Again…this cabinet work is just time consuming. A year ago I was swapping a new Wade Krause playfield into my Jack In The Box. I thought *that* was a big task (and it was). But at least when I was doing that job, every day brought measurable progress in the right direction.

I think what this teaches me is to be really picky about the pins I work on. Fortunately, 2001 is one of my favorites. The labor is such a personal investment that I probably would have given up on a title that was not as special to me. But then again, it's always a good time to acquire more apocalypse skills. Now that I know how to use the fiberglass resin, I could find my way through a boat repair if I needed to.

#24 38 days ago
Quoted from calla76759:

Again…this cabinet work is just time consuming. A year ago I was swapping a new Wade Krause playfield into my Jack In The Box. I thought *that* was a big task (and it was). But at least when I was doing that job, every day brought measurable progress in the right direction.

Yes, it is a lot of work.

Funny coincidence, the cabinet for my Dimension also had loose “ribs” rattling around the bottom of the cabinet. And check out the bright white rubber on the shooter rod. It’s an arresting contrast to the filth and murk surrounding it.

Original Cabinet (resized).JPG
#25 37 days ago

Alright you’ve done it. I need a winter project and my 2001 needs a repaint. Although it doesn’t really need a new bottom I’ll probably replace it with a little heavier duty bottom than the 1/4” factory ply that’s there.

#26 36 days ago

Going back to my photos, I don't think I damaged the "lip" of the cabinet as much as I thought. This photo shows the bottom of the cabinet before I kicked out the bottom panel, and the lip is already gone in the same sections I'm working to repair with the fiberglass resin.

Lip is missing at bottom and right of this pic, taken pre-disassembly.

#27 35 days ago

Ok, I have to say not only impressive but motivating too!

We have a 2001 that was routed in the early 1970s and then has been in our family every since it came off route. It plays well with a few minor glitches, and has some minor playfield issues that I have been on the fence for doing a playfield swap for years now, but the cabinet was painted over by the original operator to cover some graffiti...would be nice to restore the cabinet to its original glory, so following along with keen interest!

#28 35 days ago

I completed the other large fiberglass resin repair on the bottom lip of the cabinet. This time it was much quicker, though not without issues. First I drilled a row of holes in the area to receive the Bondo fiberglass resin:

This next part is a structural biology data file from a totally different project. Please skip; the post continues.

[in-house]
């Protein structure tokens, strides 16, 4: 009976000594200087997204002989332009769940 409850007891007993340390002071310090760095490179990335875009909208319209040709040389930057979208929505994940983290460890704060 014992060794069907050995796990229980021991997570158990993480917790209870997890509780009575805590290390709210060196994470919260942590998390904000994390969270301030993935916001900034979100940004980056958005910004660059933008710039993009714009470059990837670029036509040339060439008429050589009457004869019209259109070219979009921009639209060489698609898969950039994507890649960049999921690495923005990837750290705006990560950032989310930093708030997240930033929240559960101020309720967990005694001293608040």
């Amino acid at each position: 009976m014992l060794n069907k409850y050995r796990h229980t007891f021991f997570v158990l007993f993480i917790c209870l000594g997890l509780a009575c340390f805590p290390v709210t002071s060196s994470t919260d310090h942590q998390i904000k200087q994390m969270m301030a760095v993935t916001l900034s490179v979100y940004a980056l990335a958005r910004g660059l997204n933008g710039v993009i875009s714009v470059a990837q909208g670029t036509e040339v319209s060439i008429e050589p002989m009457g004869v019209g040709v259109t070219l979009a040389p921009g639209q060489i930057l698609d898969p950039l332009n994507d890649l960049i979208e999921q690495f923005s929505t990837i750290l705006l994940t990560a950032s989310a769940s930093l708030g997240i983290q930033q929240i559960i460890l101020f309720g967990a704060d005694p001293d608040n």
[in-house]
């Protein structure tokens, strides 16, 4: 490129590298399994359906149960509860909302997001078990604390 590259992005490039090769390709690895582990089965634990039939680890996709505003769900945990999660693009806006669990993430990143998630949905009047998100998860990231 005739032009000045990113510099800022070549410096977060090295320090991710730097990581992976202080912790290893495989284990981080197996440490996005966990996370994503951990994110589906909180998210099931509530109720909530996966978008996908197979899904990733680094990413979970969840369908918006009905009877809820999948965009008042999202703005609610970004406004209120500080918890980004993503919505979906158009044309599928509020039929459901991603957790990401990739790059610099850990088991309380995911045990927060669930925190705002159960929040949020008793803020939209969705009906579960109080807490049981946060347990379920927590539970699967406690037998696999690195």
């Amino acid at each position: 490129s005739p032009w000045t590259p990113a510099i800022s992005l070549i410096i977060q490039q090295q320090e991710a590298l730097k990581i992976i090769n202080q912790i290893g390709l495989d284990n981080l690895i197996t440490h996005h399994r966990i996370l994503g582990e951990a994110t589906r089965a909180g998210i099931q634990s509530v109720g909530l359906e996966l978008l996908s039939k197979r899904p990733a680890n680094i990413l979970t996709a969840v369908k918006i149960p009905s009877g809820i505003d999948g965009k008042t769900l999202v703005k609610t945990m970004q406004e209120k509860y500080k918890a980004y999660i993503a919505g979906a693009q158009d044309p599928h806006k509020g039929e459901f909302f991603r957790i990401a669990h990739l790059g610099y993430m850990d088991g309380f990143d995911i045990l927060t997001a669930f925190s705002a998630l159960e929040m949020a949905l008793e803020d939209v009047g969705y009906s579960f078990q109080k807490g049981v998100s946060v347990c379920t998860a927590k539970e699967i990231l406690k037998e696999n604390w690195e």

IMG_6549 (resized).JPG

Then I shot narrow staples between the drilled holes:

IMG_6551 (resized).JPG

Then I realized the narrow staples were longer than the regular staples, and they were shooting all the way out the other side (facepalm):

IMG_6553 (resized).JPG

I removed all the staples that breached the wood. Used regular bondo to fill the holes on the outside. Used shallower "regular" staples, along with tiny brads/nails to supply the anchors for the fiberglass resin:

IMG_6555 (resized).JPG
IMG_6556 (resized).JPG
IMG_6558 (resized).JPG

I made a front-side dam for the resin pour, slathered it in Johnson's wax, and stapled it to the cabinet:

IMG_6563 (resized).JPG

Added a back-side dam, slathered in wax, and began the resin pour:

IMG_6564 (resized).JPG

Pulled off the dams easily after about an hour. Again I was irrationally worried that the fiberglass would eat through the wax and bond with the dams, but the dams actually pulled away easily, leaving the nice clean fiberglass implant:

IMG_6565 (resized).JPG
IMG_6566 (resized).JPG
IMG_6567 (resized).JPG
IMG_6569 (resized).JPG
IMG_6570 (resized).JPG

The fiberglass was not entirely level. It's so viscous that it doesn't entirely level out when you pour it into a narrow spot, especially with all the nails and staples slowing it down. I worked on sanding it:

IMG_6571 (resized).JPG
IMG_6573 (resized).JPG
IMG_6574 (resized).JPG
IMG_6575 (resized).JPG
IMG_6578 (resized).JPG

All in all, pretty satisfying. If I had a woodshop with a band saw, table saw, etc., I might have decided to make these repairs by cutting replacement pieces of wood and gluing them in. Since I only have hand tools (I borrowed the router for the lightbox repairs) this fiberglass resin approach is more approachable.